I've been away from here a lot because I've been settling into a new great, big, important space of my life — my first job. It came a little out of the blue; I certainly wasn't expecting to be into permanent employment before having even graduated, but as I often am, I was at the right place at the right time, and got it.
Finding my place into this new space is an interesting journey. I spend half of my day's waking hours at work, so settling in is no small matter. I start thinking about work in my free time, making friends with my colleagues, and being handed responsibilities makes me feel a part of it.
Yet really, what makes me feel at home is the little details. The actual space; the physical proofs of my belonging there. I have my own desk, a computer that answers to my password — stapler, Sharpie, pushpins (mine). I keep humus in the fridge, soy sauce at hand's reach, and a little mess of questionably smelling gym clothes in the bottom drawer (I never said I was classy).
It's a new home away from home, so naturally, I've been thinking about all the others. I'm not the first kid that's taken off home only to realise that messes up a little with concepts of home and belonging — 3CKs have it much worse than me. As places change and add up, though, it is starting to feel like the definitions of home I hung on to are actually very flawed. Flawed, or limited, covering only a fraction of all the meanings that cohabit within these four letters.
There is a multitude of them, partial homes, places that welcome me, places I miss, places that have meant so much for so long that they will always be mine. There is the home that I am building in the incredible city that sees me to sleep every night, full of my student life and adulthood and collections of memories past and new. There is the home that really means mum-and-dad, the home that I associate with high school friends and carefreeness and splendid cooking. There is the home that has a desk and swirly chair and gets my brain to work. There is the partial home that is not really mine, not officially, that I don't want to call home, not really, a home that sticks to me because I just happen to be there a little too often and really, I like it there — your lover's place, your favourite pub, the top of the park at the end of the street.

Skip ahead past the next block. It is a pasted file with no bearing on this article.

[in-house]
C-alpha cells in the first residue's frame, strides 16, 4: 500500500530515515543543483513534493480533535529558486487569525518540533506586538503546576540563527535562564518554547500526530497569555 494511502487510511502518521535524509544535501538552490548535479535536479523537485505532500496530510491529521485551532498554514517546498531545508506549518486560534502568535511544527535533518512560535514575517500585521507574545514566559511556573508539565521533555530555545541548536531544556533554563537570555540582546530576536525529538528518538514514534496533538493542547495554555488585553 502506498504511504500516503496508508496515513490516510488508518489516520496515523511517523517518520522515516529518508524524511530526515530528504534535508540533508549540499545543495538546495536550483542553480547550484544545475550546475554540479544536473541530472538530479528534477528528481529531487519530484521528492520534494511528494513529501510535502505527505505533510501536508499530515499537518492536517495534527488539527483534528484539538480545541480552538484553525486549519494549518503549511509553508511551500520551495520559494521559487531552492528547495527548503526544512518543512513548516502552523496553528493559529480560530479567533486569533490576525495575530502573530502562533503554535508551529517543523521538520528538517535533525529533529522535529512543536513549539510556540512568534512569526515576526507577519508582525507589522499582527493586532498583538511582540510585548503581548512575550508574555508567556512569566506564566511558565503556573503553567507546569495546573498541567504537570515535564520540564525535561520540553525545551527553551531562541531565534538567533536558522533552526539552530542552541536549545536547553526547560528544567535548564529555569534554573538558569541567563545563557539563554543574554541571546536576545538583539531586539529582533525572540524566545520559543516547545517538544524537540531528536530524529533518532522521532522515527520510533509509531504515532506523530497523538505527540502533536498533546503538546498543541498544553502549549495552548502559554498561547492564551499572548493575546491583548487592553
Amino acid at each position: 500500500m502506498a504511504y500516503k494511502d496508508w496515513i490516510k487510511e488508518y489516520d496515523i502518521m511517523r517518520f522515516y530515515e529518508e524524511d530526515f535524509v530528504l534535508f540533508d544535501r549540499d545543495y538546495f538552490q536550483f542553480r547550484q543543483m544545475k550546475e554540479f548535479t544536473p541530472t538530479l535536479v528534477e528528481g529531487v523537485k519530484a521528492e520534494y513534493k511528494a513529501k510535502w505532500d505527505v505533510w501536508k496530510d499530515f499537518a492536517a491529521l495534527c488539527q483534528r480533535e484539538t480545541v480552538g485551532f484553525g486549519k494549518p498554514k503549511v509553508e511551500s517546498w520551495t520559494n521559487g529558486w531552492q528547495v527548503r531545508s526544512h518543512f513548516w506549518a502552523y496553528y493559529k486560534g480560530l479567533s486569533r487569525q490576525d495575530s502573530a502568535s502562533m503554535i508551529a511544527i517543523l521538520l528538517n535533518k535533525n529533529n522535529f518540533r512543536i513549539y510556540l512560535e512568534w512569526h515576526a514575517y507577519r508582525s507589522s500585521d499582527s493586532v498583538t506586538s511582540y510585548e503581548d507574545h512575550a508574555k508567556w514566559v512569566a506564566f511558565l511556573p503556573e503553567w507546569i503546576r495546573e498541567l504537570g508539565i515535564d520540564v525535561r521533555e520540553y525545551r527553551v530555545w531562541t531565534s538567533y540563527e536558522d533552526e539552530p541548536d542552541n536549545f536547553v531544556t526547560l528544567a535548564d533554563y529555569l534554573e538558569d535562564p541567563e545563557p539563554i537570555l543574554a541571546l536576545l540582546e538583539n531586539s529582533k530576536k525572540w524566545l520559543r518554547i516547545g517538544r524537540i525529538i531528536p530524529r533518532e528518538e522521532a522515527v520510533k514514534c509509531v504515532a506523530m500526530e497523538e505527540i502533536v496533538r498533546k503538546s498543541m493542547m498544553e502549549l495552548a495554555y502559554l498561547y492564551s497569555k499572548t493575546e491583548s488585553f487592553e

Except there's a hidden screw that fits this all together, that makes it work, and when it snaps, everything goes to bloody shambles. You can have all the Sharpies in the world, and even highlighters and a swirly chair that doesn't hurt, but the physical can't ever be the be all of end all.
At the wise and old age of twenty and three months, I, Gaëlle Laforest-yes-like-a-forest, having lived long and bright, having moved four times, I have found that home, really, is all about the people.
So what the hell do I do when the people leave?